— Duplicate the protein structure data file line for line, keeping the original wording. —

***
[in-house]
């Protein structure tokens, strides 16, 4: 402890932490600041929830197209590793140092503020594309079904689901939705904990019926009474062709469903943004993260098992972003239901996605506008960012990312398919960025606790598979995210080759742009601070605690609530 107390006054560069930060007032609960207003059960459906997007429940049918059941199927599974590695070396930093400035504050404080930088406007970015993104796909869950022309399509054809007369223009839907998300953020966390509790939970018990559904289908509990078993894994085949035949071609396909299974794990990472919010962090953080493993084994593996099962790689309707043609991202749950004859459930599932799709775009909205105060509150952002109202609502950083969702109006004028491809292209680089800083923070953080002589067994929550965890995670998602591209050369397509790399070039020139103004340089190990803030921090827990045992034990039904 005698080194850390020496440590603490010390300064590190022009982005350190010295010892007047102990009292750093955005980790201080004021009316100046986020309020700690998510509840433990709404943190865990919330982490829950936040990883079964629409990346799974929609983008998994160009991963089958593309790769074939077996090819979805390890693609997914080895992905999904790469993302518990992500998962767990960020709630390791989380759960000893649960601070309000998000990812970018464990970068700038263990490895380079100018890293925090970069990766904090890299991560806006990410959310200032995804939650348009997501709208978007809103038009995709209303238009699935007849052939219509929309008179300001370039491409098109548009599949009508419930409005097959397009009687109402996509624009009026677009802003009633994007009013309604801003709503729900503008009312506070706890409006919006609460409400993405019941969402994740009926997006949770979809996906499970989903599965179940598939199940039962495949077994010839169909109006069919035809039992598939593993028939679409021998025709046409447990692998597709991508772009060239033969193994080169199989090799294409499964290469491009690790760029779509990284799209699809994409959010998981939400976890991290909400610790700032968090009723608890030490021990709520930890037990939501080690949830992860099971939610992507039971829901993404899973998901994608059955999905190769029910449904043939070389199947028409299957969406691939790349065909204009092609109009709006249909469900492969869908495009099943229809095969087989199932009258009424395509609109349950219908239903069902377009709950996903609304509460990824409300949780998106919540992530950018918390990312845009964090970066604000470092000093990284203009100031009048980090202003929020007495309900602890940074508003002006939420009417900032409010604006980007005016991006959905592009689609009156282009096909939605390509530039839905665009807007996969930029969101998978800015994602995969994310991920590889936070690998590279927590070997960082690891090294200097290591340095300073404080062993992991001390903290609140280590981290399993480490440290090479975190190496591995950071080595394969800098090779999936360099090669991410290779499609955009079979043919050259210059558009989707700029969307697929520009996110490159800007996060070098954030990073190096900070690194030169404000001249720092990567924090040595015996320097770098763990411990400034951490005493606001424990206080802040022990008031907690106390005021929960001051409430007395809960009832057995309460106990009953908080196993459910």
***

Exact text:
[in-house]
């Protein structure tokens, strides 16, 4: 402890932490600041929830197209590793140092503020594309079904689901939705904990019926009474062709469903943004993260098992972003239901996605506008960012990312398919960025606790598979995210080759742009601070605690609530 107390006054560069930060007032609960207003059960459906997007429940049918059941199927599974590695070396930093400035504050404080930088406007970015993104796909869950022309399509054809007369223009839907998300953020966390509790939970018990559904289908509990078993894994085949035949071609396909299974794990990472919010962090953080493993084994593996099962790689309707043609991202749950004859459930599932799709775009909205105060509150952002109202609502950083969702109006004028491809292209680089800083923070953080002589067994929550965890995670998602591209050369397509790399070039020139103004340089190990803030921090827990045992034990039904 005698080194850390020496440590603490010390300064590190022009982005350190010295010892007047102990009292750093955005980790201080004021009316100046986020309020700690998510509840433990709404943190865990919330982490829950936040990883079964629409990346799974929609983008998994160009991963089958593309790769074939077996090819979805390890693609997914080895992905999904790469993302518990992500998962767990960020709630390791989380759960000893649960601070309000998000990812970018464990970068700038263990490895380079100018890293925090970069990766904090890299991560806006990410959310200032995804939650348009997501709208978007809103038009995709209303238009699935007849052939219509929309008179300001370039491409098109548009599949009508419930409005097959397009009687109402996509624009009026677009802003009633994007009013309604801003709503729900503008009312506070706890409006919006609460409400993405019941969402994740009926997006949770979809996906499970989903599965179940598939199940039962495949077994010839169909109006069919035809039992598939593993028939679409021998025709046409447990692998597709991508772009060239033969193994080169199989090799294409499964290469491009690790760029779509990284799209699809994409959010998981939400976890991290909400610790700032968090009723608890030490021990709520930890037990939501080690949830992860099971939610992507039971829901993404899973998901994608059955999905190769029910449904043939070389199947028409299957969406691939790349065909204009092609109009709006249909469900492969869908495009099943229809095969087989199932009258009424395509609109349950219908239903069902377009709950996903609304509460990824409300949780998106919540992530950018918390990312845009964090970066604000470092000093990284203009100031009048980090202003929020007495309900602890940074508003002006939420009417900032409010604006980007005016991006959905592009689609009156282009096909939605390509530039839905665009807007996969930029969101998978800015994602995969994310991920590889936070690998590279927590070997960082690891090294200097290591340095300073404080062993992991001390903290609140280590981290399993480490440290090479975190190496591995950071080595394969800098090779999936360099090669991410290779499609955009079979043919050259210059558009989707700029969307697929520009996110490159800007996060070098954030990073190096900070690194030169404000001249720092990567924090040595015996320097770098763990411990400034951490005493606001424990206080802040022990008031907690106390005021929960001051409430007395809960009832057995309460106990009953908080196993459910």